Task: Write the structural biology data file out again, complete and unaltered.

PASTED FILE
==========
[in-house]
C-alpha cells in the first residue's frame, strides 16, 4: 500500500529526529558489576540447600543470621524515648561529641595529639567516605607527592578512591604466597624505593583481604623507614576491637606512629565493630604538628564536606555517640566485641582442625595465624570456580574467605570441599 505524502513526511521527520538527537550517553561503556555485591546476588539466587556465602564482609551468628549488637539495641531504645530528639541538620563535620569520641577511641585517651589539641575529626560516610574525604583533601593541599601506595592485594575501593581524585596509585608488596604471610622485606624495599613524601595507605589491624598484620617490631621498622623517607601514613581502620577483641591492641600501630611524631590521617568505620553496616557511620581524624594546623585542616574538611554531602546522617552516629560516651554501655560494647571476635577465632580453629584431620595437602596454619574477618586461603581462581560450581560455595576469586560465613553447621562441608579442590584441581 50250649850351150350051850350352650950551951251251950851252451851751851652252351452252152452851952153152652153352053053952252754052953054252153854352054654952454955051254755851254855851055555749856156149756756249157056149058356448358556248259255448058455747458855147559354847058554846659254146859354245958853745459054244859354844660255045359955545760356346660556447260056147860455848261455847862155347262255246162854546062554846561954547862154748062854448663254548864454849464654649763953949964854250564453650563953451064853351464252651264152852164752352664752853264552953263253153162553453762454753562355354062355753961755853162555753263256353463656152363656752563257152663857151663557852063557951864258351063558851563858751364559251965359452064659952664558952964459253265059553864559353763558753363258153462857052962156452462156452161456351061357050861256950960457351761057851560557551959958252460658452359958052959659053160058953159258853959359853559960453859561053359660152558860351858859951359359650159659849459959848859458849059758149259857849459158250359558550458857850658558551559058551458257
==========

[in-house]
C-alpha cells in the first residue's frame, strides 16, 4: 500500500529526529558489576540447600543470621524515648561529641595529639567516605607527592578512591604466597624505593583481604623507614576491637606512629565493630604538628564536606555517640566485641582442625595465624570456580574467605570441599 505524502513526511521527520538527537550517553561503556555485591546476588539466587556465602564482609551468628549488637539495641531504645530528639541538620563535620569520641577511641585517651589539641575529626560516610574525604583533601593541599601506595592485594575501593581524585596509585608488596604471610622485606624495599613524601595507605589491624598484620617490631621498622623517607601514613581502620577483641591492641600501630611524631590521617568505620553496616557511620581524624594546623585542616574538611554531602546522617552516629560516651554501655560494647571476635577465632580453629584431620595437602596454619574477618586461603581462581560450581560455595576469586560465613553447621562441608579442590584441581 50250649850351150350051850350352650950551951251251950851252451851751851652252351452252152452851952153152652153352053053952252754052953054252153854352054654952454955051254755851254855851055555749856156149756756249157056149058356448358556248259255448058455747458855147559354847058554846659254146859354245958853745459054244859354844660255045359955545760356346660556447260056147860455848261455847862155347262255246162854546062554846561954547862154748062854448663254548864454849464654649763953949964854250564453650563953451064853351464252651264152852164752352664752853264552953263253153162553453762454753562355354062355753961755853162555753263256353463656152363656752563257152663857151663557852063557951864258351063558851563858751364559251965359452064659952664558952964459253265059553864559353763558753363258153462857052962156452462156452161456351061357050861256950960457351761057851560557551959958252460658452359958052959659053160058953159258853959359853559960453859561053359660152558860351858859951359359650159659849459959848859458849059758149259857849459158250359558550458857850658558551559058551458257